Market-Based Approaches: Permits

Permits vs. taxes
- Taxes fix the price and let firms adjust quantity abated
- Permits fix quantity abated and let firms determine permit price

Emitters have choice in how much to pollute/abate: abate unit of pollution (avoid it) or, use/purchase a permit (unused permits of a firm can be sold to other firms)


How are permits allocated?

Either by Auctioning: all emitters have to buy permits from government OR Grandfathering: given out for free based on historic emissions


Equilibrium Permit Price P**

Two companies with different abatement cost curves: gov't wants combined abatement q* =q1 +q2 where the quantity of permits is set to the initial pollution minus q*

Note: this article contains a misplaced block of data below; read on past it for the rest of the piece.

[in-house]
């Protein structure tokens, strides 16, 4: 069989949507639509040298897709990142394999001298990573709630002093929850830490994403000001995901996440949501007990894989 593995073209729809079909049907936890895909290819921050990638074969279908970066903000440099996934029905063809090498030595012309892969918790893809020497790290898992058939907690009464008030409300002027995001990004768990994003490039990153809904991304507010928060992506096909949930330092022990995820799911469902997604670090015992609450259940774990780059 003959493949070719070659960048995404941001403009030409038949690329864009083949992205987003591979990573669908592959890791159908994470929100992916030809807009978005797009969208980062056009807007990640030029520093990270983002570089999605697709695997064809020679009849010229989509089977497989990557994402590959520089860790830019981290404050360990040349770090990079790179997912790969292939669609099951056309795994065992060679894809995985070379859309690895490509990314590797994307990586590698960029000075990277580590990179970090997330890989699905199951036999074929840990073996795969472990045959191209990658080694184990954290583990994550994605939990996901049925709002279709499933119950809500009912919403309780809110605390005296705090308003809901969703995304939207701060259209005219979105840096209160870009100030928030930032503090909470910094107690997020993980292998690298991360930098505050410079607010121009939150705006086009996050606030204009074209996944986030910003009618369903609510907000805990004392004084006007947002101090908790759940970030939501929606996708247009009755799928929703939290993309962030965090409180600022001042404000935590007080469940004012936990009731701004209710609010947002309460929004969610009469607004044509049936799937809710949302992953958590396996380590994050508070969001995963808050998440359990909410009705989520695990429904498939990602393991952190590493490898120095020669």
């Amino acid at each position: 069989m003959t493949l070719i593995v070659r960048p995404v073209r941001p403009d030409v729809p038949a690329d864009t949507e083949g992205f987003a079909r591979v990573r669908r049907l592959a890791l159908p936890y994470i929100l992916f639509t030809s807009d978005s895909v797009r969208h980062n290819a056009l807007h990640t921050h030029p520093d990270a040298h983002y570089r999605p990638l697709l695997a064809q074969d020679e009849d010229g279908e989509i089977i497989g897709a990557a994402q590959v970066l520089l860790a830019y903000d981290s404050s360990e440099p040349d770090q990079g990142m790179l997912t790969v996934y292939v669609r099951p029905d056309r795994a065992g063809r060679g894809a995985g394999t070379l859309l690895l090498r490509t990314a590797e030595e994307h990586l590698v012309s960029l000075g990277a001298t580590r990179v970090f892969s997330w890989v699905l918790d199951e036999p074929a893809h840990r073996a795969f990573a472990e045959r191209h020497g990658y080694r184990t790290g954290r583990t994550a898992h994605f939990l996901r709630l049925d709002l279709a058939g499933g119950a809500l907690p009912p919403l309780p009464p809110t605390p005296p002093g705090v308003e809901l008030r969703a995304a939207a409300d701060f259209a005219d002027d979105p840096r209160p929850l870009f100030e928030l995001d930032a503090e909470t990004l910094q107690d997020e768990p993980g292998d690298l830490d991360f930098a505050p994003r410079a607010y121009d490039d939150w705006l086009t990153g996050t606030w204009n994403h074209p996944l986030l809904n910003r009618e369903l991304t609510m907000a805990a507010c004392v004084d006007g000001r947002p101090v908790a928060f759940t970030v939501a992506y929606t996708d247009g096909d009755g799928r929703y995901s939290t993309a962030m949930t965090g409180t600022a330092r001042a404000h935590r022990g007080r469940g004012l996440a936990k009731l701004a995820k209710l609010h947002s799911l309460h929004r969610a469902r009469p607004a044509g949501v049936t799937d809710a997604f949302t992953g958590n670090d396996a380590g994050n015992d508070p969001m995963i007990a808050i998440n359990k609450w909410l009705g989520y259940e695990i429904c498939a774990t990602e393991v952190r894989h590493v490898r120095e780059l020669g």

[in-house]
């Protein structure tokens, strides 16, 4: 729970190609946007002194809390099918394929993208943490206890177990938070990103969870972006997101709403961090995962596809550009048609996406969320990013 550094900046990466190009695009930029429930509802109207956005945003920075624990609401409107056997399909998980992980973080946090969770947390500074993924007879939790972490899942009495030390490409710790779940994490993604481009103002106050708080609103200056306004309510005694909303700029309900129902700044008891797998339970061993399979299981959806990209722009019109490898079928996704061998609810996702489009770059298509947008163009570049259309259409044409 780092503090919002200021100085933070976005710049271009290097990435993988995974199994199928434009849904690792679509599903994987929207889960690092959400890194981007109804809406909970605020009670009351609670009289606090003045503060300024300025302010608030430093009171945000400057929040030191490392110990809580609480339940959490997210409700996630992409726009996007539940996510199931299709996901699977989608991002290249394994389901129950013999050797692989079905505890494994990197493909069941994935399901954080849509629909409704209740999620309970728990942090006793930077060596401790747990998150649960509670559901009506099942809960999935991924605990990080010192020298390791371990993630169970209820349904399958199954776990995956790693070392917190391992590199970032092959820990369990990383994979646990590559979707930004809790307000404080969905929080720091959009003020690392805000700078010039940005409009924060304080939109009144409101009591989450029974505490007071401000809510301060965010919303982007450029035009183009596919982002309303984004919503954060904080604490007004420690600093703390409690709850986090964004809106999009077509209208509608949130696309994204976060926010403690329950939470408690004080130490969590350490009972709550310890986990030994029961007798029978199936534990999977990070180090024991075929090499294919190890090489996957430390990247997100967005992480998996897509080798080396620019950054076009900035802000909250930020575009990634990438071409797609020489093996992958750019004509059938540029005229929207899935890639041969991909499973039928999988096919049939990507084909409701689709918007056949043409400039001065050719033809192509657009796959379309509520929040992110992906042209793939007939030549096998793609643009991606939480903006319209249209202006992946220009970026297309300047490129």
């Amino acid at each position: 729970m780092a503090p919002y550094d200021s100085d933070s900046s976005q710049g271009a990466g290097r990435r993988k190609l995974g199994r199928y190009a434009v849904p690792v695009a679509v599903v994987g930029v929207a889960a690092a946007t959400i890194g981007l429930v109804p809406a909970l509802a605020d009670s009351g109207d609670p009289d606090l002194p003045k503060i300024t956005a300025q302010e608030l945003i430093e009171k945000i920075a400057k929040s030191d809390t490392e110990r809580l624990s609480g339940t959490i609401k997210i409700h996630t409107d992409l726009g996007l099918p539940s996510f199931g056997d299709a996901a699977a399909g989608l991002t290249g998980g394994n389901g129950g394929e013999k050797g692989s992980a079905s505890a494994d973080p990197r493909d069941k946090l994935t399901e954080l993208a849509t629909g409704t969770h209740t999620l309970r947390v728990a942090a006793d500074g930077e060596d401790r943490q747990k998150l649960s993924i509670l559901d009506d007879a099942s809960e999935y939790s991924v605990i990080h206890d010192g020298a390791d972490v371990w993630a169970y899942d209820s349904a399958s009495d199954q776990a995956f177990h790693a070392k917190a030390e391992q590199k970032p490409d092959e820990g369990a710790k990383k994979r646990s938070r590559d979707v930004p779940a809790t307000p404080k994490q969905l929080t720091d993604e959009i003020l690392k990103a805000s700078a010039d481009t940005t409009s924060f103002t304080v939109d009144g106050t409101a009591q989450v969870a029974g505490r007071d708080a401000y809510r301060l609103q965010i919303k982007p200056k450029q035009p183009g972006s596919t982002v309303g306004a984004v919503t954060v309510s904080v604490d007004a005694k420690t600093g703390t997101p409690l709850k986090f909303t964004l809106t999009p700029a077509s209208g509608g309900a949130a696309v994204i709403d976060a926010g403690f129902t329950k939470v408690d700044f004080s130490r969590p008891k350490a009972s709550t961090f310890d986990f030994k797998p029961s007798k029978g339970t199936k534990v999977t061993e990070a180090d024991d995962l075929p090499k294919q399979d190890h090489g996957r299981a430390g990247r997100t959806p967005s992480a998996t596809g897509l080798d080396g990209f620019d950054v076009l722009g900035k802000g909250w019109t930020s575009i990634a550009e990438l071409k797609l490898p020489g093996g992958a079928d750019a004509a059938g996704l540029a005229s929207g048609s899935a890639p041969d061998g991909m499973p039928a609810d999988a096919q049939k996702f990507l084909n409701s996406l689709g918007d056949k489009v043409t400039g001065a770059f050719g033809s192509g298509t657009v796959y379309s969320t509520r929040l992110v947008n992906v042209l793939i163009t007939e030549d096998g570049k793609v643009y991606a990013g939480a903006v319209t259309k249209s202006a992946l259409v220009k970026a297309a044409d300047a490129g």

Equilibrium permit price P** = height of MACs (where two curves intersect)

- If permits trade for a price larger than P**, then combined abatement is larger than q*, not all permits are sold

- If permits trade for a price smaller than P**, combined abatement is smaller than q*, there are fewer permits available than amount of pollution (some firms don't have a permit for some of their pollution)


Green Taxes

- Economists like them: correct market failures, reduces overall pollution at lowest cost, gov't raises revenue in non-distortionary way
- Revenues can be used to lower other distortionary taxes: environmental/green tax reform, way to lower opposition


Carbon Tax (British Columbia Example)

Implemented in 2008 at $10 per ton of CO2 and finalized in 2012 at $30 per ton of CO2 (generates $1.3B)

- Revenue neutral: used to lower other taxes including individual and business tax rates and individual tad rates for lower income


Carbon Tax (Australia)

Overturned by government
- Was only for domestically consumed goods, no tax on exported coal


Green Taxes on SO2 (Sulfur Dioxide)

- SO2 leads to acidification (damages water and aquatic species as well as trees)